In mixed trading on Monday, stocks largely fell as the constrictor of increasing interest rates tightened its coils around Wall Street.
The S&P 500 gained 0.34 point, or less than 0.1%, to 4,288.39 after suffering its worst month of the year. The Dow Jones Industrial Average fell 74.15 points, or 0.2%, to 33,433.35, while the Nasdaq jumped 88.45 points, or 0.7%, to 13,307.77.
Slump in oil-and-gas stockpiles weighed on the market as crude prices gave up some of their recent high gains. The bulk of equities sank alongside them, with more than three-quarters of the S&P 500 falling, while increases for Apple and other prominent Big Tech firms aided indexes.
Since the end of July, stocks have given up over 40% of their year-to-date gains. The fundamental reason is Wall Street’s growing assumption that high interest rates are here to stay for the foreseeable future as the Federal Reserve attempts to reduce excessive inflation. As a result, Treasury rates have reached their highest levels in more than a decade.
The 10-year Treasury yield rose to 4.67% on Monday, up from 4.58% late Friday, and is already at its highest level since 2007. High yields attract investors to bonds that pay considerably more than in the past, diverting funds away from equities and undercutting their values.
Stocks with strong dividend yields and generally stable businesses suffer the most since their investors are more prone to swap between stocks and bonds. This shines a harsh light on utility corporations. PG&E fell 5.6% and Dominion Energy fell 5.3%, resulting in some of the S&P 500’s worst losses.
High interest rates also make borrowing more expensive for all types of businesses, putting a strain on profitability. Since the Federal Reserve suggested last month that it is unlikely to drop rates as much as previously anticipated in 2024, the value of the US dollar has risen versus foreign currencies. This might be disastrous for S&P 500 corporations, which rely heavily on foreign income.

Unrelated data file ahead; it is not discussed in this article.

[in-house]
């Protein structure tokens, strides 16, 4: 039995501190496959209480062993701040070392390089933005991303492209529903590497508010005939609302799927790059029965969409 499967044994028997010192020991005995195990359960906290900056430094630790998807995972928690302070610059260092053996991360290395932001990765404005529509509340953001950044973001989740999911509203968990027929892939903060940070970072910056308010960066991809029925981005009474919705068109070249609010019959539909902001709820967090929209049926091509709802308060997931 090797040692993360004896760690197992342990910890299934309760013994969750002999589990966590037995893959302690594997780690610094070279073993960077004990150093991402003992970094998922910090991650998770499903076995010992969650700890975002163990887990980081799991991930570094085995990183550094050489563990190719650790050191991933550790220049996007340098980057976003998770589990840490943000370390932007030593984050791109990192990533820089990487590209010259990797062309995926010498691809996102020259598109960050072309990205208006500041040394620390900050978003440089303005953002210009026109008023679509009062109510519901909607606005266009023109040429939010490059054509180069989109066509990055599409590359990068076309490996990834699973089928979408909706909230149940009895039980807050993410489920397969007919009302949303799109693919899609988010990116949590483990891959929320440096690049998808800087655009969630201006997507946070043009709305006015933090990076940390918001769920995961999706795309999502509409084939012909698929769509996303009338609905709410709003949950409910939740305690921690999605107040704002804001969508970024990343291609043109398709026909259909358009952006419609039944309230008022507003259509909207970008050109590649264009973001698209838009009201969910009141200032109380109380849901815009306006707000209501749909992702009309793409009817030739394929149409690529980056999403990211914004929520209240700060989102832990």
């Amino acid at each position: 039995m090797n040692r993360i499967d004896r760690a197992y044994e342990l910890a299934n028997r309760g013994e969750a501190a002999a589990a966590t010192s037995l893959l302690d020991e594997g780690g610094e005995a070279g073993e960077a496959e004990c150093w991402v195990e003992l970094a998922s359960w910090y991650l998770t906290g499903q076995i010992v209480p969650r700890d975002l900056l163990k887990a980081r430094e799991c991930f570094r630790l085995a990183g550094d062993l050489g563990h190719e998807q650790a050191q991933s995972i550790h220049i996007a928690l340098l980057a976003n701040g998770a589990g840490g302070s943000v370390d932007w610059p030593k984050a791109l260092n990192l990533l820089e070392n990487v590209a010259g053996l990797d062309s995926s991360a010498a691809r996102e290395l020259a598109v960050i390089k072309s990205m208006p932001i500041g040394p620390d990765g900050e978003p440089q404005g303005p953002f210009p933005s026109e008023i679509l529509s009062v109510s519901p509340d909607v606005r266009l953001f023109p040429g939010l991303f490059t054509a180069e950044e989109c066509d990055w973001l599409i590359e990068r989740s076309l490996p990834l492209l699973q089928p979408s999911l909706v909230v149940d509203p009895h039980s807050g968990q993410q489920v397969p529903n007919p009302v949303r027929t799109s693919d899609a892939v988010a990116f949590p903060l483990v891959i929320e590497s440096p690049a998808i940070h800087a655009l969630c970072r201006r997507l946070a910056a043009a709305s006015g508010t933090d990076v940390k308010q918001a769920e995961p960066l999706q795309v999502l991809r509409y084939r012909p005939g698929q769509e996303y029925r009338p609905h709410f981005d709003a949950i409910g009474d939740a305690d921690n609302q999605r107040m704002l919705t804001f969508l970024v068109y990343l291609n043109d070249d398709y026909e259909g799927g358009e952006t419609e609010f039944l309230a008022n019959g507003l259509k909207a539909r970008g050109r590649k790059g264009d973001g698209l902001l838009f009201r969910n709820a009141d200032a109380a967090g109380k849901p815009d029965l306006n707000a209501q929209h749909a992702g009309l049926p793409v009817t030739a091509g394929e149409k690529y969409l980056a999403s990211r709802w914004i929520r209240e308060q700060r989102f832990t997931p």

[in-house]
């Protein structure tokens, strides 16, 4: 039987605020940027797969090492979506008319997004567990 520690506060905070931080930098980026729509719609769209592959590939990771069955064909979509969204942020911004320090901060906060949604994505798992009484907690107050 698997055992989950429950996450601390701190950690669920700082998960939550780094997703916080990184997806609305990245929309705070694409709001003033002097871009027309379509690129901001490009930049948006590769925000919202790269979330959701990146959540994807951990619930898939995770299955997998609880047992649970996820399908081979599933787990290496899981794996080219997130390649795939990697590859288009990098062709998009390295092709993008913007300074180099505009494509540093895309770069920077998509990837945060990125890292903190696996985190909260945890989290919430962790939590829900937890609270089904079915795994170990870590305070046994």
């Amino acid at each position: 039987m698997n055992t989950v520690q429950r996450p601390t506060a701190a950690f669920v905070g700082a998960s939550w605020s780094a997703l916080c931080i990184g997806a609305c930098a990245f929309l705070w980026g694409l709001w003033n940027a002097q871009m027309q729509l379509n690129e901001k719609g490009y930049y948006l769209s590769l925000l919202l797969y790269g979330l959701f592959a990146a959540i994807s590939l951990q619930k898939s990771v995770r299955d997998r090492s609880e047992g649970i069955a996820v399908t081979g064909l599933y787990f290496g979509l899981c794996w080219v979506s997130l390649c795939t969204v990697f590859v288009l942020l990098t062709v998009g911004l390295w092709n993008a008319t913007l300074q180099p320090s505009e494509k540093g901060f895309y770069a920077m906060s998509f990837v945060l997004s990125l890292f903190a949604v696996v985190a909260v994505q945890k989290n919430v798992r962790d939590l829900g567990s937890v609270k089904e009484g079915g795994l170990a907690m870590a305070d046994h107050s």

“If higher-for-longer interest rates keep the dollar at recent levels, corporate profits will face a genuine headwind,” says chief investment manager at Morgan Stanley Wealth Management.
Aside from harming financial markets in the sake of controlling inflation, high interest rates impede the general economy and might cause disruptions in unexpected places. So far, the broader U.S. economy has held strong, confounding expectations that it would have entered a recession by now.
Manufacturing has felt the pain of higher rates, and figures on Monday indicated that it is still declining, but perhaps not as much as predicted. According to the Institute for Supply Management, manufacturing in the United States contracted for the 11th consecutive month in September. The data also suggested that prices were lowering in September, which was more optimistic for Wall Street. This might mean reduced pressure on inflation, which has recently been under pressure due to rapidly rising oil costs.
Crude oil prices fell on Monday after surging from $70 in the summer. A barrel of US crude dropped $1.97 to $88.82. Brent crude, the worldwide benchmark, also fell. Brent fell $1.49 to $90.71 per barrel. The slump in oil prices drove down equities in the energy sector. Exxon Mobil dropped 1.7%, while Chevron dropped 1.2%. SmileDirectClub’s stock dropped 61.2% to 16 cents after the firm that helps customers correct their teeth filed for Chapter 11 bankruptcy.
Discover Financial Services surged 4.8% on the positive side of Wall Street, the most in the S&P 500. The firm provided information concerning a consent order it got from the Federal Deposit Insurance Corporation, which required Discover Bank to strengthen its customer compliance management system. Analysts noted out that Discover was not fined, which may be viewed as a positive for the company.
Over the weekend, Congress avoided a federal government shutdown, which threatened to harm the economy and interrupt the release of economic statistics that Wall Street relies on. However, Capitol Hill merely postponed the threat for a short time, threatening another clash. Furthermore, traders are well aware that the stock market has performed well throughout previous shutdowns.
Indexes in foreign stock markets fell across most of Europe. In Asia, Japan’s Nikkei 225 fell 0.3% despite a central bank poll suggesting an increase in corporate optimism.
Please note that this article does not offer any instructions or suggestions regarding investment decisions. It is important for you to conduct your own research or seek professional advice from a qualified professional before conducting an investment decision.